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The Dickies' "Banana Splits" Theme & Other Reasons to Love Kick-Ass, The Movie & Its Soundtrack

Posted by Billyjam, May 12, 2010 11:10am | Post a Comment

There are many memorable scenes in the wonderful recently released film Kick-Ass, but the two that stick in my mind most are the first big fight scene featuring the young superhero Hit Girl with its kick-ass accompanying music (the "Banana Splits" theme), and the scene in which the wanna-be superheroes Kick Ass and Red Mist are riding in their souped-up super-ride enjoying their fave song on the car's booming sound system ("Crazy").

At surface the latter scene, which comes just past the half-way mark in the 110 minute movie, looks like it is simply regurgitating that well worn Hollywood scenario in which, typically, two or more guys are in their ride singing along at the top of their lungs to that song (the song that makers hope defines the movie). We've seen it in Wayne's World and million other movies since. But in the refreshingly unique Kick Ass this scene is subtly different.

For starters, Red Mist (played by Christopher Mintz-Plasse) is doing something a superhero is never seen doing; he is smoking a joint, and while driving ("A little weed takes the edge off things when I'm on patrol," he assures his abstaining fellow costumed wanna be superhero riding shotgun). And soon after, as Gnarls Barkley's "Crazy" starts playing, the two "costumed vigilantes," looking at once ridiculous and hilarious, do a stupid but highly entertaining seat dance, grooving their heads and upper torsos in unison to the 2006 hit.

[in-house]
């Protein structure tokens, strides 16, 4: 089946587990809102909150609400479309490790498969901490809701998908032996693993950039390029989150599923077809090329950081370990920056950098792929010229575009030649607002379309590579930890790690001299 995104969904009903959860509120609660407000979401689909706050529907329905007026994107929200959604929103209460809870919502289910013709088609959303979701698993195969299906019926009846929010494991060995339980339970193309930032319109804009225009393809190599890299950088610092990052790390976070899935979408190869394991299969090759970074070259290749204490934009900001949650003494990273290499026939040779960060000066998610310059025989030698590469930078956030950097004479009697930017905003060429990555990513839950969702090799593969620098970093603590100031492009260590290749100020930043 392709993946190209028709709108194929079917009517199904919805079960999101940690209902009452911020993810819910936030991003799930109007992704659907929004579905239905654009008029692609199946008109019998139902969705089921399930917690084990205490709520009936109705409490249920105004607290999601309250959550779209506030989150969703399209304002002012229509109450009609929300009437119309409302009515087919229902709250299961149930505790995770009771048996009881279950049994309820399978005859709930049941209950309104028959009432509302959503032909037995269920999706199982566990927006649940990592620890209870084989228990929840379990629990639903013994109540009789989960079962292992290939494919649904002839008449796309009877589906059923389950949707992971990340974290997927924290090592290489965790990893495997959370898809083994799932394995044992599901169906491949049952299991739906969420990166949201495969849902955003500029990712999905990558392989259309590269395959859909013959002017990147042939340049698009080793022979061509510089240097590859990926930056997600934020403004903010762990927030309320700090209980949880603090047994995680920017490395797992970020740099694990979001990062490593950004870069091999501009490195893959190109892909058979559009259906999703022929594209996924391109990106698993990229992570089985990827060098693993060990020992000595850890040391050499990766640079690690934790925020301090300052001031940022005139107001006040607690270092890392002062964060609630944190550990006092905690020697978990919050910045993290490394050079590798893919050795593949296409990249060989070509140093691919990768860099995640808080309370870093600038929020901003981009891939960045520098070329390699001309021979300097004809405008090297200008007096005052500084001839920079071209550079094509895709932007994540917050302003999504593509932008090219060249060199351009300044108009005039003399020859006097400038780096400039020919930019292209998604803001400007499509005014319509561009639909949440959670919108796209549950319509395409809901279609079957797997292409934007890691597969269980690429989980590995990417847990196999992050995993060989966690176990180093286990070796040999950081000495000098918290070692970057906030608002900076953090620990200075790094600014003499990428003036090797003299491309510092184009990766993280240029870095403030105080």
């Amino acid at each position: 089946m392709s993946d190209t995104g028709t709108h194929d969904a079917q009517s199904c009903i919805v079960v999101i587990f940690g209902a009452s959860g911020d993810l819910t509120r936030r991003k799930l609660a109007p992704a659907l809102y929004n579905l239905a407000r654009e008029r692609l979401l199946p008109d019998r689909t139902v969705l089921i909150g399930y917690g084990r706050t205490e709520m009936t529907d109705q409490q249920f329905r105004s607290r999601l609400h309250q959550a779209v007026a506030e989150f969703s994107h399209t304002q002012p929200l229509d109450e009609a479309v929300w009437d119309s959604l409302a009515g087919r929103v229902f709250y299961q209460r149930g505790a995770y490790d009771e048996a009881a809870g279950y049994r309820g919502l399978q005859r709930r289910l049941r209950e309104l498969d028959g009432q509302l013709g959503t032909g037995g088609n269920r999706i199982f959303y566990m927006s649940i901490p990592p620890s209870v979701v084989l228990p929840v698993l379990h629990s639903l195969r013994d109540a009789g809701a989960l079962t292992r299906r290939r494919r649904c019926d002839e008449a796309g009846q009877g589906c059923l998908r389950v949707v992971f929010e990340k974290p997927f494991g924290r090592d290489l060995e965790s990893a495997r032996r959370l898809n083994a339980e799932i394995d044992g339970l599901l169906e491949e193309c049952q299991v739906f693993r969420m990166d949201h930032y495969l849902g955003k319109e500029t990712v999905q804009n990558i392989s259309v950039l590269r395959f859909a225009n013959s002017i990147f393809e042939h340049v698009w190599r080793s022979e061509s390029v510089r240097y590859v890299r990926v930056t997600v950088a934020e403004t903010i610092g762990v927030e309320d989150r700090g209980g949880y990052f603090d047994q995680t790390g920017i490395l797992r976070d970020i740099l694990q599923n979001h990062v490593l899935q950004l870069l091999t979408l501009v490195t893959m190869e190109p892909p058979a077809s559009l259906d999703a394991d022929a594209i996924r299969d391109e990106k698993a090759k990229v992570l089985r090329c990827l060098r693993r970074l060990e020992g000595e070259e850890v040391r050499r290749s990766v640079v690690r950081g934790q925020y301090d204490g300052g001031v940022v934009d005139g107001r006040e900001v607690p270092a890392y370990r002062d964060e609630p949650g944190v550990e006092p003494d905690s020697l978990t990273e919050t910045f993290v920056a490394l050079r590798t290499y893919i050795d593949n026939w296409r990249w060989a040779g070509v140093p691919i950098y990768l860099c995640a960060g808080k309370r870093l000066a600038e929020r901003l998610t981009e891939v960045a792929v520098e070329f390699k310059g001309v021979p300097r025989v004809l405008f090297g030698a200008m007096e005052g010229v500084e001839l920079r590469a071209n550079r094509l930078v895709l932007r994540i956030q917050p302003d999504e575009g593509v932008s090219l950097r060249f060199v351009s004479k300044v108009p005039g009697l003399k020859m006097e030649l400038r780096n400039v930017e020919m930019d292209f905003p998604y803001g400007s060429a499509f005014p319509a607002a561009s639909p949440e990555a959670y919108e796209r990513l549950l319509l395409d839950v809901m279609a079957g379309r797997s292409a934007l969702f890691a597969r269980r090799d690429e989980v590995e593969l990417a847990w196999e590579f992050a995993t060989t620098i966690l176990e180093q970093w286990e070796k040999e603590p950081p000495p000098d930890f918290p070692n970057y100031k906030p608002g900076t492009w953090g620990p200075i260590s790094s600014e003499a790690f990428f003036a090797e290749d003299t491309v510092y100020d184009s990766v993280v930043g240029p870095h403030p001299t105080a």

The power of this scene, like the rest of this comic-book comedy-action flick, is that it lets the viewer in on the joke, and the strength of Kick Ass is how it allows us in on all the shortcomings of its characters. For example, as we follow the Kick Ass character (played by Aaron Johnson) we clearly see that when he is, in all earnestness, patrolling the dangerous streets of New York, he is just a harmless teen in a costume who could get beaten up at any moment. Of course, the only real superhero in this flick is the tween Hit Girl (Chloë Grace Moretz, just 11 when the film was shot), who steals the film.

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